From: Bill Simons <> Hi Elder, - My phone number is VVV-XXX-XXXX but I'm hard to catch. I'm on the computer doing stock trades most of the day then take a nap in the afternoon (retired, doncha know). If possible, let's set a date and time in advance for a phone call, then I'll try and get off the phone line at the right time and be awake as well. Afternoons are best, 2-4PM EST. Thanks for sending additional newsletters #66, 67 and 68. Is it Ok to post those for the visitors at my Sinop site? Besides the meal (what time of day?), what else is being planned for the reunion? I haven't read all the news-letters yet, perhaps the info is in there.

[[Thanks for the response. Sure go ahead and put the reunion notice on your website and U can edit it to your liking. The Saturday meal will be $35. per person and that will cover the tip, bartender and room rental.... Have the meal money sent to Elder RC Green, 3094 Warren Rd., Indiana, PA 15701

Please send me your # so that I can call U and get our heads together regarding the ASA Turkey veteran's. - - -gH ---------------------------------------------------------------------------------------------------------------

From: gH, I haven't heard from you for about 10 days so am wondering if the system is skipping again.I am looking forward to the 2002 version of the Memory book. I was paging through the 2001 version and still chuckle at the antics of the old days. Do you have an updated list or anything of the attendees for this years reunion? Last week I had a big black bear walk down my street about 11 at night. I don't think the City of Duluth would let me put a bait pile out in the street for this falls hunting though. No sense of humor. [[Gary - DOOL #65 is on its way again to U. Anyone else not getting the newsletters?]] -------------------------------------------------------------------------------------------------------------------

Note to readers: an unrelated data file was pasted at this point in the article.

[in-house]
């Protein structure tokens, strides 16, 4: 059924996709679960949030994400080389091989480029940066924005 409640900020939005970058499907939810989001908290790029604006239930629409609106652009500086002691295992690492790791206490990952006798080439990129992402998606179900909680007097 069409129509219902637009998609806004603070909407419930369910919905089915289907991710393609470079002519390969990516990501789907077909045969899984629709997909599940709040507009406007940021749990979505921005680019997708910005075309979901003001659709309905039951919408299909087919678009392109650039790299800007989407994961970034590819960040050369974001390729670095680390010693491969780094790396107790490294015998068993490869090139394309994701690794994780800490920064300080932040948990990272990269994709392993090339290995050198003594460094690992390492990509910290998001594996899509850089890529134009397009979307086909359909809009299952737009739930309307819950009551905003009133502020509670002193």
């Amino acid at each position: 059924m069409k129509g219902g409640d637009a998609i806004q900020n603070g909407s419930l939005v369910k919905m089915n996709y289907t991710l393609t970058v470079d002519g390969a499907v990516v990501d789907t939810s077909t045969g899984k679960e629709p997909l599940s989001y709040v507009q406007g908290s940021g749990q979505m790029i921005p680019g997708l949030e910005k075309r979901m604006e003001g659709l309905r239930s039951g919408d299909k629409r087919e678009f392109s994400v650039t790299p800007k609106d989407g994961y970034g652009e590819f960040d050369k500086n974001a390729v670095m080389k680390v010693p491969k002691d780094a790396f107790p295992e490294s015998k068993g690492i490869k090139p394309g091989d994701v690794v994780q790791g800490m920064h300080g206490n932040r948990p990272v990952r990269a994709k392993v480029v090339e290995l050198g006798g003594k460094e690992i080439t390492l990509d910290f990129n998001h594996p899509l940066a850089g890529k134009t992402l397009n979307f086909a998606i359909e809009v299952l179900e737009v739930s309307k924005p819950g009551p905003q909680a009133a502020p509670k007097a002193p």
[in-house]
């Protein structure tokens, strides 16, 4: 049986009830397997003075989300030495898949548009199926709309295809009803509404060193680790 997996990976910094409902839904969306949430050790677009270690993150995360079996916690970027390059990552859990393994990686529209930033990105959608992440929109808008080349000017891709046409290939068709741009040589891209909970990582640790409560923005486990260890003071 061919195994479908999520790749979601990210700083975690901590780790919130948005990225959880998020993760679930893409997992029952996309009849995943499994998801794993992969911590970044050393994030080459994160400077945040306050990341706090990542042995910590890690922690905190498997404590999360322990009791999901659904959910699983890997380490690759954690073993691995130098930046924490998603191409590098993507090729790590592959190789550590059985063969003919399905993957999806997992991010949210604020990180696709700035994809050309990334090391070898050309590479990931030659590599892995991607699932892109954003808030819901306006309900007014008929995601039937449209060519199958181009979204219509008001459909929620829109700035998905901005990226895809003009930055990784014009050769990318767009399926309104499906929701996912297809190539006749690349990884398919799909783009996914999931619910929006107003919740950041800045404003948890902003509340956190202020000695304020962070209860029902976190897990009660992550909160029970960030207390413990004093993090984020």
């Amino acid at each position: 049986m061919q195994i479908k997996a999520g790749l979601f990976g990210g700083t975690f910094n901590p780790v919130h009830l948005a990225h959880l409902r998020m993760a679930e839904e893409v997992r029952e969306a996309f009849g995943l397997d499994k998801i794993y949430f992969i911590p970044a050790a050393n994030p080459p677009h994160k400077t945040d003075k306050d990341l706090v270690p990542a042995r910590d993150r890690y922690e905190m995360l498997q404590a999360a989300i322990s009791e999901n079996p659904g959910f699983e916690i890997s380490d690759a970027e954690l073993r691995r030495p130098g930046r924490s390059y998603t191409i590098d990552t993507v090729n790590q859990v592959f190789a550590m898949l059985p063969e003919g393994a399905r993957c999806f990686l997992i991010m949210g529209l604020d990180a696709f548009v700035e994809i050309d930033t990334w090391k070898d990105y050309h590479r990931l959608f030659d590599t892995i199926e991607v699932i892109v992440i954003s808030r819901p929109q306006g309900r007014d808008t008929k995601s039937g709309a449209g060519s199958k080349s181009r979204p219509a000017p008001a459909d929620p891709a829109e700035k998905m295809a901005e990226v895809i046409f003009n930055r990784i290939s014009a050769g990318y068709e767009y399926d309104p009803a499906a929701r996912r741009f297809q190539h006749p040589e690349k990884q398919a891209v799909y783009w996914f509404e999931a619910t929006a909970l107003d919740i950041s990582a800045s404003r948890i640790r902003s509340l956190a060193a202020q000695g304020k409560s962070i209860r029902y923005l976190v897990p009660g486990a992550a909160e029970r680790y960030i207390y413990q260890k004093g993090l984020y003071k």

Fm: Phil Hotton, Det 4, Hello - Haven't received info on ASA Turkey reunion . Did I accidentally delete it? regards, -------------------------------------------------------------------------------------------------------------------

Fm: - Dear Elder RC Green: We found your Military reunion posted on the web and would like permission to post the information on the soon to be released REUNION section on . Please let us know by simply hitting reply to this message with your response. Thank you.

TUSLOG Det 27, 4, 4-2, 4-4 and 66 - Posted by: Elder RC Green - Service: Army - Date: Sep 13, 2002 - Sep 15, 2002 - Place: Holiday Inn - City: Harrisburg/Hershey - State: PA - Country: USA
Person to Contact: Elder RC Green - Email: - Phone: 724-349-7395
Address: 3094 Warren Rd - City: Indiana - State: PA - Zip: 15701 Country: USA
Description: With the exception of Det 66, this is a Army Security Agency (ASA) vets reunion who served at Manzarali, Sinop and Karamursel Turkey. The first reunion was held 14-16 Sept 2001 at Ft Devens, MA. A newsletter for this group is published on-line to all who have internet service. Any and all inquiries will be answered ASAP.